Updated Jan. 6, 2009
Google is asking the Federal Communications Commission to name the company as one of the database administrators for white space devices. Nine entities have applied to do so.
In late 2008, the FCC approved the unlicensed use of TV white space spectrum--which is unused TV broadcast channels--for wireless applications and devices. However, the commission added some rigorous conditions under which the devices would have to operate to prevent interference with surrounding signals, namely wireless microphones and television broadcasts.
The FCC approved the use of both unlicensed fixed band devices and portable personal devices that have geolocation capabilities and access to an FCC database of TV signals and locations of venues such as stadiums, churches and entertainment venues where wireless microphones were being used. These database and geolocation capabilities would, in theory, prevent interference with broadcast TV stations and wireless microphones and ensure compliance with FCC rules.
While Google, a large proponent of the white-space market, has indicated in the past that it didn't plan on becoming a database administrator, the company has now changed its tune, saying it needed to push the effort along. It now proposes to build a geolocation database.
Richard Whitt, Google's Washington telecom and media counsel, announced the plan on the company's blog: "Why are we offering to do this? We continue to be big believers in the potential for this spectrum to revolutionize wireless broadband, and we think it's important for us to step forward and offer our assistance to make that vision a reality. Since launching the White Spaces Database Group last February, we've been working with other stakeholders to exchange ideas and perspectives on how to best operate a working database, and we believe we're in a strong position to build and successfully manage one."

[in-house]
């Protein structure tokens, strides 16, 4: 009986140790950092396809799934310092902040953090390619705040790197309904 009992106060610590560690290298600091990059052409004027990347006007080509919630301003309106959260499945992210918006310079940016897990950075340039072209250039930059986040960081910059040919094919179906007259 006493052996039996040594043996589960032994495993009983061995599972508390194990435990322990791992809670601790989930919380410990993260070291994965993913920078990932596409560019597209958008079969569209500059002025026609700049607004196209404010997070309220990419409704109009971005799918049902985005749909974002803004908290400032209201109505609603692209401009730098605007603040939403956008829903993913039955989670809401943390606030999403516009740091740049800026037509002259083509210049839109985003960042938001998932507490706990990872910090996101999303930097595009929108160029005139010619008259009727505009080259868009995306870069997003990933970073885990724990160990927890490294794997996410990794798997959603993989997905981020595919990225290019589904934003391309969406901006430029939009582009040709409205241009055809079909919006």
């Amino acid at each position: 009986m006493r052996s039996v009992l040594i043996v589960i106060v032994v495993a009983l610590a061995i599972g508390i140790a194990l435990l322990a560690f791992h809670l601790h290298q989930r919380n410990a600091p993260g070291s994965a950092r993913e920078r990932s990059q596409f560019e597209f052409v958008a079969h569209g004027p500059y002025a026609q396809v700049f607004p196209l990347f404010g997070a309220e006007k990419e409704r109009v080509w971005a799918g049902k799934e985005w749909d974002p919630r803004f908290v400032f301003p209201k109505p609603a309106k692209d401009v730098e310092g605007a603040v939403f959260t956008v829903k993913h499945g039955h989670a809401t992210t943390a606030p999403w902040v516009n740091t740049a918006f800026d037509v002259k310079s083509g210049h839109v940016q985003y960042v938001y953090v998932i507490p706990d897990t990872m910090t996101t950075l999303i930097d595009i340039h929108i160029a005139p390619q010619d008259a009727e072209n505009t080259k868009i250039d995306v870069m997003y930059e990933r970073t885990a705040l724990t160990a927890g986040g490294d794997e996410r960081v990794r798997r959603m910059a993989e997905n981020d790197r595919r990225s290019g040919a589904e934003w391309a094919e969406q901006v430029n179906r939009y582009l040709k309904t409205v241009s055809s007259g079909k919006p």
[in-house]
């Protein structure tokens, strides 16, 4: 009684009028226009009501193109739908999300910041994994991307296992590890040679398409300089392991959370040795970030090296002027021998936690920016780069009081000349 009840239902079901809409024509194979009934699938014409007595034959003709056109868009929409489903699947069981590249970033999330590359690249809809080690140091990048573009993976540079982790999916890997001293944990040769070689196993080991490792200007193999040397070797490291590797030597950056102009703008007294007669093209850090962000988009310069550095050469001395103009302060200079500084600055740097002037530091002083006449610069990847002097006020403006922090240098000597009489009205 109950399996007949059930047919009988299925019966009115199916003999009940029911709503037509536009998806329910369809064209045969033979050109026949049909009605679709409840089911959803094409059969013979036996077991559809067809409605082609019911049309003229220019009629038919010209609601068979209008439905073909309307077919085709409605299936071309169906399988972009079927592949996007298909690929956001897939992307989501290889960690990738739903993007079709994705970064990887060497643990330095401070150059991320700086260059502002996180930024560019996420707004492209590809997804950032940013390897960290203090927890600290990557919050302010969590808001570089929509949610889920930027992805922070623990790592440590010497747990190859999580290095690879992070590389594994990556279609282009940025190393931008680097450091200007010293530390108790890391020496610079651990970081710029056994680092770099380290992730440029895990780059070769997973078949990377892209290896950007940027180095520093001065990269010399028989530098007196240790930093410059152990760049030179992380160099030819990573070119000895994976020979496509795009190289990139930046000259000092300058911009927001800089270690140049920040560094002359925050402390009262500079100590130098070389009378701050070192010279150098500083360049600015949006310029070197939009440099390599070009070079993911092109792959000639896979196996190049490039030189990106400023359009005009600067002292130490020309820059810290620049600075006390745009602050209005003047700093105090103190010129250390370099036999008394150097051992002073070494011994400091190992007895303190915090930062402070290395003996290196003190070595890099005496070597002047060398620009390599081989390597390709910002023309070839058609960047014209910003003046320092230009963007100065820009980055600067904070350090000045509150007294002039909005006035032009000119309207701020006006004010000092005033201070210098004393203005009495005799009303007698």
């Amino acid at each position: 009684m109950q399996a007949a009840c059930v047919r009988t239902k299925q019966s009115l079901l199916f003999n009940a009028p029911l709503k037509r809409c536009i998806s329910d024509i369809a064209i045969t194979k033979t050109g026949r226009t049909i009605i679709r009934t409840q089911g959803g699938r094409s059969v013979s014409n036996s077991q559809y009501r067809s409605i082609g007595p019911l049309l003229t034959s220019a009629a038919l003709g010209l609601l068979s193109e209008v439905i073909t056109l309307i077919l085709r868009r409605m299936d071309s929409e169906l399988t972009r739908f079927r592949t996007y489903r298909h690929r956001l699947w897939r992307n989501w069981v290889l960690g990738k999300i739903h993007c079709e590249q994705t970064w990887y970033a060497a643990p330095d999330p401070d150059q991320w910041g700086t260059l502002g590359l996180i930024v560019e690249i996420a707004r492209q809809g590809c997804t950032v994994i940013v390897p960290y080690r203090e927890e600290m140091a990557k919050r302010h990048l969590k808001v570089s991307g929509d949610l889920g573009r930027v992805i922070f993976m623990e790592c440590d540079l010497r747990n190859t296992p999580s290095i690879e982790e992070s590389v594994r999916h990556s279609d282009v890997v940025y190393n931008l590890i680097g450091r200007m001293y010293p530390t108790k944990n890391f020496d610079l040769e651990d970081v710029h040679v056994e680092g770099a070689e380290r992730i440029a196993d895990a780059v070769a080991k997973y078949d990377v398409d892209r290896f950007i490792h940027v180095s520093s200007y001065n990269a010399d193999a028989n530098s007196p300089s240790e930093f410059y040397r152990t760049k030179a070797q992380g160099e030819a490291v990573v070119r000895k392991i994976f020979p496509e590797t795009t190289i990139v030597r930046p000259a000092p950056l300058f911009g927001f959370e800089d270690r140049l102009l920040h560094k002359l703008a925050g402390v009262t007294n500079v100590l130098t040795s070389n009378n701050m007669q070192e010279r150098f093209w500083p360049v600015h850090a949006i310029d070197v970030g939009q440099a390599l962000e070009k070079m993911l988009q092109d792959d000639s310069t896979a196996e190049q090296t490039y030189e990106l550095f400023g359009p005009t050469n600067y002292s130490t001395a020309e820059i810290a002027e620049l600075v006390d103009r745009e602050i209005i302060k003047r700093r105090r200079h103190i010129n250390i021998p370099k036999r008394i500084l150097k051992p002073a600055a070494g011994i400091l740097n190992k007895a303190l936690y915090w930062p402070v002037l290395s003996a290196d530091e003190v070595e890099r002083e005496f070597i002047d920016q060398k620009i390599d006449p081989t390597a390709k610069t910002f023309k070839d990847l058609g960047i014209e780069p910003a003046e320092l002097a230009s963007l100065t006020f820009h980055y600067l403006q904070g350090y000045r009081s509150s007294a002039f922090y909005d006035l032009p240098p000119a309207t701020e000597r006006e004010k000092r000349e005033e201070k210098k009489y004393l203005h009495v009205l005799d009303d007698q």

Last year Spectrum Bridge, which has also applied to become a white-space database administrator, launched a website to provide consumers with the ability to find any open white space channels at any location in the United States.
Meanwhile, FCC Commissioner Robert McDowell, in an interview on the C-SPAN show, said he is skeptical that Google should be an administrator of the FCC's white-space database.
"The administration of phone numbers, for example, has been administrated by a neutral third party, by someone without business interests," McDowell said. He added that white space spectrum could be used to offset demand for more wireless spectrum, and could also help solve public policy issues such as net neutrality.
- check out this Cnet article
- read this FierceWireless article
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